Decolorisation, biodegradation and detoxification of benzidine based azo dye

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    The present study deals with the decolorisation, biodegradation and detoxication of Direct Black-38, a benzidine based azo dye,

    Azo dyes account for the majority of all textile dye usually cannot eciently decolorise and degrade azo

    cess cost. Augmentation of biological treatment process

    without involving primary or tertiary treatment appears

    to be a techno-economically viable option. Biological

    degradation of disperse blue 79, an azo dye, has been re-

    ported recently (Melgoza et al., 2004). In the present


    * Corresponding author. Tel.: +91 712 2249757; fax: +91 712


    E-mail addresses: (K. Krishna-

    murthi), (T. Chakrabarti).

    Bioresource Technology 97 (0960-8524/$ - see front matter 2005 Elsevier Ltd. All rights reservedstus produced and have been the most commonly usedsynthetic dyes in the textile, food, paper making, color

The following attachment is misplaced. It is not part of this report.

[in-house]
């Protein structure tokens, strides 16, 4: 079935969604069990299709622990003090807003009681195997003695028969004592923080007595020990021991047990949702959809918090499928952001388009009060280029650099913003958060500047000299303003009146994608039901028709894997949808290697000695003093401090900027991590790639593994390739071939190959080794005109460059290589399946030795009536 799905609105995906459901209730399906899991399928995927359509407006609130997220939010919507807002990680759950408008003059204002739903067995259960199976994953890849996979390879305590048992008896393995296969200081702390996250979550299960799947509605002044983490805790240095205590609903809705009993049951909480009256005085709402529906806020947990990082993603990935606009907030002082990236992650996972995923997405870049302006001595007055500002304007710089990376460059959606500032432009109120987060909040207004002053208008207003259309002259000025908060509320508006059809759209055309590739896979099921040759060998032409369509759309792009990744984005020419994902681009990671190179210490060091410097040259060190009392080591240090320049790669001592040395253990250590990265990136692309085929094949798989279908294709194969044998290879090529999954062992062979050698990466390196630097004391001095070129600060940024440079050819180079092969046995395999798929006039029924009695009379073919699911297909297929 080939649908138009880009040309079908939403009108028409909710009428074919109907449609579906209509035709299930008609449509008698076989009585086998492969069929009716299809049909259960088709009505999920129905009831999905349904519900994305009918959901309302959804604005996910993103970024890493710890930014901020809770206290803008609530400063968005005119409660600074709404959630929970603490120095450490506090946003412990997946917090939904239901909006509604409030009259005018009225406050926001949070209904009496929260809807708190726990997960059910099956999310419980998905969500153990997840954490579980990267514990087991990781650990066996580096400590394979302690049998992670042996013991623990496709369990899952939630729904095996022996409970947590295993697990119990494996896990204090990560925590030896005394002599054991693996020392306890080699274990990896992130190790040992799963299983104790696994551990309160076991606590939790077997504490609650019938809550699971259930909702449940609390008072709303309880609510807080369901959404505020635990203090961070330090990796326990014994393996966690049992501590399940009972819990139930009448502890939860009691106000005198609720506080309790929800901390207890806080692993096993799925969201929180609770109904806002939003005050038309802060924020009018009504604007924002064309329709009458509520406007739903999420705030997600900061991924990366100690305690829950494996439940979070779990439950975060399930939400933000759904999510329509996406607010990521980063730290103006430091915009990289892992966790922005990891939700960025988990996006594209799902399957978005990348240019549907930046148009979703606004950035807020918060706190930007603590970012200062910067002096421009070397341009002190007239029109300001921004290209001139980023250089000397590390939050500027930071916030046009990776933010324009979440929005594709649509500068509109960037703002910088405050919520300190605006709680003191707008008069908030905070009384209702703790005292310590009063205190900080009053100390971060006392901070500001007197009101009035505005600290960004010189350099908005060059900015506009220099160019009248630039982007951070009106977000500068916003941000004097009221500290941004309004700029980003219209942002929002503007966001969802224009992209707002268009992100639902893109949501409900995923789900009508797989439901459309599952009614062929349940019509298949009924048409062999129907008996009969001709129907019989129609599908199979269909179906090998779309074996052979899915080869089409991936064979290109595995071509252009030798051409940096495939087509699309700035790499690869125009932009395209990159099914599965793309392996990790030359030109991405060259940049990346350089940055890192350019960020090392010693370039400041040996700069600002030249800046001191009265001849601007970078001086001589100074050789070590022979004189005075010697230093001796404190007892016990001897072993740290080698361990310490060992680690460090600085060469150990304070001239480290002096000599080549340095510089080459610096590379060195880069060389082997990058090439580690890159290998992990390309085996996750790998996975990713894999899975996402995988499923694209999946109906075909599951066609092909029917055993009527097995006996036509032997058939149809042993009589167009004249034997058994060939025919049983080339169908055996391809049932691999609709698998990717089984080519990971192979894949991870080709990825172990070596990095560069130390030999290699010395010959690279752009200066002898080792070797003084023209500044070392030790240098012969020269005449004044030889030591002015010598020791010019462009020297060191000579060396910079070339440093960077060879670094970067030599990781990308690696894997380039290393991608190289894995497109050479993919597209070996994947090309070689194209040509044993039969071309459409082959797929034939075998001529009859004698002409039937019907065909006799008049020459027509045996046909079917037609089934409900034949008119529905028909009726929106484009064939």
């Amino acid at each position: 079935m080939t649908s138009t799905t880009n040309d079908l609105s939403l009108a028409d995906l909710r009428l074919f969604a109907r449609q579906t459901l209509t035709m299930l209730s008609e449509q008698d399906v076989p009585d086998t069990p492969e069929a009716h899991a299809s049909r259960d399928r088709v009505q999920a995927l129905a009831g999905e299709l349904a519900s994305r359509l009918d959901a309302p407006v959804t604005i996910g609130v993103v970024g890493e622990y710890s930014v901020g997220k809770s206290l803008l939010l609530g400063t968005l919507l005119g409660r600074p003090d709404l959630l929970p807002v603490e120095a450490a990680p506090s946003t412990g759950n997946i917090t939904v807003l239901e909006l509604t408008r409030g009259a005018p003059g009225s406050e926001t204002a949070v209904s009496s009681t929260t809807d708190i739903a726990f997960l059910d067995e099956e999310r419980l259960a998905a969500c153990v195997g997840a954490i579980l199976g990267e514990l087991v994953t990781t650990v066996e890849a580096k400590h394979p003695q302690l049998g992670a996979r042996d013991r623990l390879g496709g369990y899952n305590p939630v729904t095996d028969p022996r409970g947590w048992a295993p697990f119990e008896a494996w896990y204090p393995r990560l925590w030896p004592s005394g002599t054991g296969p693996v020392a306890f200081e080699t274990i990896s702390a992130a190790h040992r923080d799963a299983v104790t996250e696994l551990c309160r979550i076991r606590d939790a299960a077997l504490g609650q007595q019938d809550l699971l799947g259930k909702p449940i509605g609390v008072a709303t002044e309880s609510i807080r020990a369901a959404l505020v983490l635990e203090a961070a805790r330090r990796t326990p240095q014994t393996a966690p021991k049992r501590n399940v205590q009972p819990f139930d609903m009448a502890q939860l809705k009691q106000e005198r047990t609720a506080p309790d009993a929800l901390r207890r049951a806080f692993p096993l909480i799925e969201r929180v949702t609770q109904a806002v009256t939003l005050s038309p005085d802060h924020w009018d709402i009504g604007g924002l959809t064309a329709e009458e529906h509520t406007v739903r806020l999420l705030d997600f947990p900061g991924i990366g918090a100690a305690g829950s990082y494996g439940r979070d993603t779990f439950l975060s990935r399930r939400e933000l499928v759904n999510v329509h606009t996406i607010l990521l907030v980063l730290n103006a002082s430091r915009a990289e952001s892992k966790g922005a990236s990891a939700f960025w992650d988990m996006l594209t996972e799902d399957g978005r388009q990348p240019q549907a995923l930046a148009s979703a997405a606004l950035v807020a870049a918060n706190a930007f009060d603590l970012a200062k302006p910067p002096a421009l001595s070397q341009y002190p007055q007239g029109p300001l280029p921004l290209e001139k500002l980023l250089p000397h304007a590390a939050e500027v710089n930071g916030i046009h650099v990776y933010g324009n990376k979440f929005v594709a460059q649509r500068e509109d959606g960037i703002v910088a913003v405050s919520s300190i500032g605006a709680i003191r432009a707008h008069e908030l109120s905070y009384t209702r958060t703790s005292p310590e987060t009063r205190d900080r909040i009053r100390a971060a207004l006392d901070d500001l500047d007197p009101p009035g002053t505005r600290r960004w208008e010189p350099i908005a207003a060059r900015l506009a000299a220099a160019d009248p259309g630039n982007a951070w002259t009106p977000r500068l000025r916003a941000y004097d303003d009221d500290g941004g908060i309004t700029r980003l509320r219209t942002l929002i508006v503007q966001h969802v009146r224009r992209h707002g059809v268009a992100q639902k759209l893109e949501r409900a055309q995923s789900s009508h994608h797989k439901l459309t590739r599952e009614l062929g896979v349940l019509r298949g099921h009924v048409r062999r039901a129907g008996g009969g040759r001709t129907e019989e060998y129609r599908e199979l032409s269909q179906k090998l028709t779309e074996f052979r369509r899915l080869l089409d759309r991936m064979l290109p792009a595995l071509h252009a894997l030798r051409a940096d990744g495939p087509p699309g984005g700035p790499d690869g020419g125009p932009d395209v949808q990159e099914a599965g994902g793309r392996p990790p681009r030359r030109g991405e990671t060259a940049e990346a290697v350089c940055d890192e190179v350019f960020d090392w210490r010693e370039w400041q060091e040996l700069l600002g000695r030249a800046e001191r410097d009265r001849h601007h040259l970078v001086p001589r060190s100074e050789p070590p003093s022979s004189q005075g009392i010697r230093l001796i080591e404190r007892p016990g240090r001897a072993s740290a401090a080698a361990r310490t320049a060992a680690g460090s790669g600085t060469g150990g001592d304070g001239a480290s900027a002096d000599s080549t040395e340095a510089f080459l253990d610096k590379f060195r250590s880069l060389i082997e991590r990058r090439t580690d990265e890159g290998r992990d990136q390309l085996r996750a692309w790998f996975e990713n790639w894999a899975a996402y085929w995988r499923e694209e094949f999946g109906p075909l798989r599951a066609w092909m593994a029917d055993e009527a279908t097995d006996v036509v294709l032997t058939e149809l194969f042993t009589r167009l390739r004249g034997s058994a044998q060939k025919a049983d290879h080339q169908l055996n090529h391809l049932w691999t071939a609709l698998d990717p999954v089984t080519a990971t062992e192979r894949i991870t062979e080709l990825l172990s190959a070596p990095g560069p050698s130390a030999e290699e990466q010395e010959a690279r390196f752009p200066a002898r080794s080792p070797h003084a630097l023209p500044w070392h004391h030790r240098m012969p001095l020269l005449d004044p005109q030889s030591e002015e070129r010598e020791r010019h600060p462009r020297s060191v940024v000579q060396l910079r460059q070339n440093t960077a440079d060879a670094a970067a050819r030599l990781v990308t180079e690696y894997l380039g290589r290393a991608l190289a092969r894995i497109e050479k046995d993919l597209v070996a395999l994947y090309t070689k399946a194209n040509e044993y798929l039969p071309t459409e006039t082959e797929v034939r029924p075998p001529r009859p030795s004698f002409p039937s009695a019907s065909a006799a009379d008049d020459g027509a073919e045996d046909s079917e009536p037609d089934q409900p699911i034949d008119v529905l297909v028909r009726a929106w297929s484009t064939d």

paper printing, leather and cosmetic industries (Powell

    et al., 1979; Carliell et al., 1995; Chang et al., 2001). Syn-

    thesis of most azo dyes involves diazotization of primary

    aromatic amines followed by coupling with one or more

    nucleophiles (Zollinger, 1991). Benzidine (BZ)-based

    azo dyes have been found to be tumerogenic (Haley,

    1975) and carcinogenic (Brown, 1977; National Institutefor Occupational Safety and Health, 1980) due to their

    biotransformation to BZ (Heiss et al., 1992).

    dye bearing euents to the regulatory levels (Carliellet al., 1995). Electrochemical destruction (Jia et al.,

    1999), photocatalysis (Davis et al., 1994) and sorption

    (Vandevivere et al., 1998), though eective as tertiary

    treatments, are not economically viable. Primary, phys-

    ical and chemical treatments of azo dye bearing waste-

    water (chemical coagulation and/or occulation and/or

    precipitation), combined with conventional aerobic bio-

    logical treatment, are eective but may generate signi-cant amounts of chemical sludge categorized in India as

    hazardous waste (Ministry of Environment and Forests,

    2003), whose disposal in a secure landll increases pro-by a mixed microbial culture isolated from an aerobic bioreactor treating textile wastewater. The studies revealed a biotransforma-